Meals are served three times a day. Breakfast is served to relatives who come from far and stay over-night, sometimes for three nights! Cooking is normally done by men, supervised by an older man or woman. People who can afford it hire professionals.

Foldable steel tables appear from nowhere carried by an army of young men. Within a few minutes all tents have tables erected in the aisles. The same army of young men then fill the tables with food, again in minutes. The meal is always the same: steel plates filled with fried rice (sometimes with bread underneath), with chunks of lamb on top, bread and water.

Most hosts rarely eat with the guests. They just hover around behind them checking that everything is satisfactory. They normally go inside the house to eat during the lull of visitors after the meal.

The army of young men, now armed with towels, soap and water canisters, pour water for the guests to wash their hands in a corner outside the tents. The tables are cleared and then removed with the same speed. Tea is always served afterwards.


The whole affair is so much less solemn than the city Fat-ha. The hosts are full of welcoming sentences (and sometimes even smiles). It is usually considered unbecoming to show grief, especially if the death is of natural causes, unless you are too old to worry about social considerations. But there are many exceptions of course. If the death was violent and the murder is un-avenged, then you are more likely to see anger in their eyes!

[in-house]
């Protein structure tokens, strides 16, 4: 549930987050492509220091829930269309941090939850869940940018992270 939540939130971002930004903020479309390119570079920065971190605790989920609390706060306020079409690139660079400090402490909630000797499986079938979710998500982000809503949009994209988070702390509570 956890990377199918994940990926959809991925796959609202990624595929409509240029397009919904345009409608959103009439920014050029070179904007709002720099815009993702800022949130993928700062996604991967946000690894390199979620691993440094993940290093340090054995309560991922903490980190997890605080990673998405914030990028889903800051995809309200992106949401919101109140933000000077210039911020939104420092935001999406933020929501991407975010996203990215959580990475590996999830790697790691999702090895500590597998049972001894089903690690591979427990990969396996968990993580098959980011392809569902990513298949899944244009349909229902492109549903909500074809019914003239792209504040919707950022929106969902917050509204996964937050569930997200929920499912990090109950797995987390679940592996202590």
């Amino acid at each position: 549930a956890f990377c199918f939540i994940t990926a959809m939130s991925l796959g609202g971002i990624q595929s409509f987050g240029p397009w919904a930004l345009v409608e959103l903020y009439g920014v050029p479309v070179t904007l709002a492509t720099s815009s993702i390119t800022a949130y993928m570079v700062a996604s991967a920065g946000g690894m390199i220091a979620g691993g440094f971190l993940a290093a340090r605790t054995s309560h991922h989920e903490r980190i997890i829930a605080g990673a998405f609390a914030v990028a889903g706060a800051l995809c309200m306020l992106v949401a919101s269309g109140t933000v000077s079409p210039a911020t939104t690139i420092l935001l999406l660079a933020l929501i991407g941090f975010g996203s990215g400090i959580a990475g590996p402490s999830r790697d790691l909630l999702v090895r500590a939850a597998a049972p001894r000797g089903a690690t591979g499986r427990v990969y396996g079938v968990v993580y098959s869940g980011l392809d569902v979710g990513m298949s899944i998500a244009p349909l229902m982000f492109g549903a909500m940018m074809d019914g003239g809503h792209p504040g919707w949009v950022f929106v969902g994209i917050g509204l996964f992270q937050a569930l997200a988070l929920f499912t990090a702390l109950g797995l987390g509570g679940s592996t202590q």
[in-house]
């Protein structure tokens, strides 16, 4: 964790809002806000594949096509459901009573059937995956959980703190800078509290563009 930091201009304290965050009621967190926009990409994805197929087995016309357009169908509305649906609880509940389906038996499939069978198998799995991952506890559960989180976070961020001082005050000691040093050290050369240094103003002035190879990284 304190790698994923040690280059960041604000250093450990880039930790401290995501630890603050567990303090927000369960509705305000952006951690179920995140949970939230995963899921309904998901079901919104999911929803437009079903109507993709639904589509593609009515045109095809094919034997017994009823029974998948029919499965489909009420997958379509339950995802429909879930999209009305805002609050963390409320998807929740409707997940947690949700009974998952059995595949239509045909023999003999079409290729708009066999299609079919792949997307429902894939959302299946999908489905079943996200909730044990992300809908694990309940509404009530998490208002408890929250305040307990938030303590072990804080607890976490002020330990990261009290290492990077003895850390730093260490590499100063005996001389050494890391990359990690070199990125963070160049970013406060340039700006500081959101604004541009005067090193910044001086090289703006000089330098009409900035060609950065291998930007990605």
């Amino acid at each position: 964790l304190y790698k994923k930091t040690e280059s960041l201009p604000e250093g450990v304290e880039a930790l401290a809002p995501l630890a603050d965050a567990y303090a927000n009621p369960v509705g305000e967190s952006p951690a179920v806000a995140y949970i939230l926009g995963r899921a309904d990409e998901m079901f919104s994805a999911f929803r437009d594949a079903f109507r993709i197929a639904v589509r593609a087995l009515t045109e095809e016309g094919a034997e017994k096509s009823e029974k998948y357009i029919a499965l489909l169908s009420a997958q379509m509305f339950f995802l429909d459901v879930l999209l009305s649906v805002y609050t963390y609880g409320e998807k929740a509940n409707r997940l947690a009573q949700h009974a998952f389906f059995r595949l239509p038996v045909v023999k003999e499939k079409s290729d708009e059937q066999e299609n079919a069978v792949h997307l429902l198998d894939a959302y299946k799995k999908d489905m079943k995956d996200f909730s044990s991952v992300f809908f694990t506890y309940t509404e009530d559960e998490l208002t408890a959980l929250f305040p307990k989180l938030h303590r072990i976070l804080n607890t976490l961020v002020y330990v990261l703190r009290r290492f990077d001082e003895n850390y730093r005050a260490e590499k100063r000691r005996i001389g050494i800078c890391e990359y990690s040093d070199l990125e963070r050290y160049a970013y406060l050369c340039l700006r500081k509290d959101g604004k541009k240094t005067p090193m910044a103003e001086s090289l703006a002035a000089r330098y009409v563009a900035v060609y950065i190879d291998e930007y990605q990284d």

Women are the reverse. Their wailing is much higher than city women. There is also a great deal more chest beating and tearing of clothes! It seems as if countrywomen somehow compensate for their men's lack of display of grief by showing more of it!

Naturally the cost of this affair can be rather high. This is never a problem. Close relatives contribute towards the initial cost. People always pay money when they go to a Fat-ha in the country. They call it "Wajib" – duty! Someone carries a notebook and people sign their names and the amount they pay. Country folk are very particular in referring to that notebook when going to someone's Fat-ha… but there is usually a norm. The end result is that the Fat-ha usually does not cost the hosts much! People who contributed toward the initial expenses may then have their money back. If not, it will come back to them some other day. It is more like one gigantic cooperative.

There is virtually no difference between Sunnis and Shiites in country Fat-has. If you didn't know the people, you couldn't tell the difference. Small differences are due to area and geography rather than sect. Even then, the differences are minute. The above description would hold almost anywhere in the countryside in Iraq.